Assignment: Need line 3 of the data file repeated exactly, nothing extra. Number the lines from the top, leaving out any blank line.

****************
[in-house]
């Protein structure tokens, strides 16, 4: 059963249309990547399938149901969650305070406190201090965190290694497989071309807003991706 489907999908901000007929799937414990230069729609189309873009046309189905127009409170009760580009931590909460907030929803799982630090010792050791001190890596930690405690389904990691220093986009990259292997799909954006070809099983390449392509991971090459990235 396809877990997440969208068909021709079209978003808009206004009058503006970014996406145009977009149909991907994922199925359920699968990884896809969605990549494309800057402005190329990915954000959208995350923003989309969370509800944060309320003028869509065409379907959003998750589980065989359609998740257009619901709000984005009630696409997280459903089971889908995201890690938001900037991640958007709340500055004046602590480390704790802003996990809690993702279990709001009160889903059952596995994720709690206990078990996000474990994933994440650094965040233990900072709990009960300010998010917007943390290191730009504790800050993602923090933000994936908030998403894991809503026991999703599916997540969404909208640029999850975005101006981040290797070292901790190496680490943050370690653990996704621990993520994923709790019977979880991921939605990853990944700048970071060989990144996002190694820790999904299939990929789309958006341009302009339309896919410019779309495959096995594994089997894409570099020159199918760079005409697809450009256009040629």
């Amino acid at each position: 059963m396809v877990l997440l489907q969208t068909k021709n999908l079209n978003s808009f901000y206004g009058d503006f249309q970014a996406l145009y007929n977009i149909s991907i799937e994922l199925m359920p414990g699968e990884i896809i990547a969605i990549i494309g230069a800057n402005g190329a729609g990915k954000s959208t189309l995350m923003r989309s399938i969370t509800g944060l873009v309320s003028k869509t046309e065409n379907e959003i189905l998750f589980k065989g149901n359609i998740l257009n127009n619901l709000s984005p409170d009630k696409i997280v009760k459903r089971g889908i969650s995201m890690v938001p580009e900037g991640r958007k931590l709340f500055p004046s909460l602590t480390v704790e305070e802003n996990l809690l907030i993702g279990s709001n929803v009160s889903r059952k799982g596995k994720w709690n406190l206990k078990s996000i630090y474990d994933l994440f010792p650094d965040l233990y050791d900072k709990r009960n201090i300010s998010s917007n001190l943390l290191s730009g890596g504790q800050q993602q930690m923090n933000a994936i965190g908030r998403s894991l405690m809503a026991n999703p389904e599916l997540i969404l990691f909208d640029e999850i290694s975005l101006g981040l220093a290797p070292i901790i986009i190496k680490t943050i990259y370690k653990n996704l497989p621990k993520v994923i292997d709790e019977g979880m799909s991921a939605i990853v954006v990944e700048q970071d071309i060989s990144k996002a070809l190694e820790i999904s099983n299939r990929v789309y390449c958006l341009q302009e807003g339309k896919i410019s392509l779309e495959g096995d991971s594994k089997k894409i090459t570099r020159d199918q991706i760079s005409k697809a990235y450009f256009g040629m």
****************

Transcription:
């Amino acid at each position: 059963m396809v877990l997440l489907q969208t068909k021709n999908l079209n978003s808009f901000y206004g009058d503006f249309q970014a996406l145009y007929n977009i149909s991907i799937e994922l199925m359920p414990g699968e990884i896809i990547a969605i990549i494309g230069a800057n402005g190329a729609g990915k954000s959208t189309l995350m923003r989309s399938i969370t509800g944060l873009v309320s003028k869509t046309e065409n379907e959003i189905l998750f589980k065989g149901n359609i998740l257009n127009n619901l709000s984005p409170d009630k696409i997280v009760k459903r089971g889908i969650s995201m890690v938001p580009e900037g991640r958007k931590l709340f500055p004046s909460l602590t480390v704790e305070e802003n996990l809690l907030i993702g279990s709001n929803v009160s889903r059952k799982g596995k994720w709690n406190l206990k078990s996000i630090y474990d994933l994440f010792p650094d965040l233990y050791d900072k709990r009960n201090i300010s998010s917007n001190l943390l290191s730009g890596g504790q800050q993602q930690m923090n933000a994936i965190g908030r998403s894991l405690m809503a026991n999703p389904e599916l997540i969404l990691f909208d640029e999850i290694s975005l101006g981040l220093a290797p070292i901790i986009i190496k680490t943050i990259y370690k653990n996704l497989p621990k993520v994923i292997d709790e019977g979880m799909s991921a939605i990853v954006v990944e700048q970071d071309i060989s990144k996002a070809l190694e820790i999904s099983n299939r990929v789309y390449c958006l341009q302009e807003g339309k896919i410019s392509l779309e495959g096995d991971s594994k089997k894409i090459t570099r020159d199918q991706i760079s005409k697809a990235y450009f256009g040629m």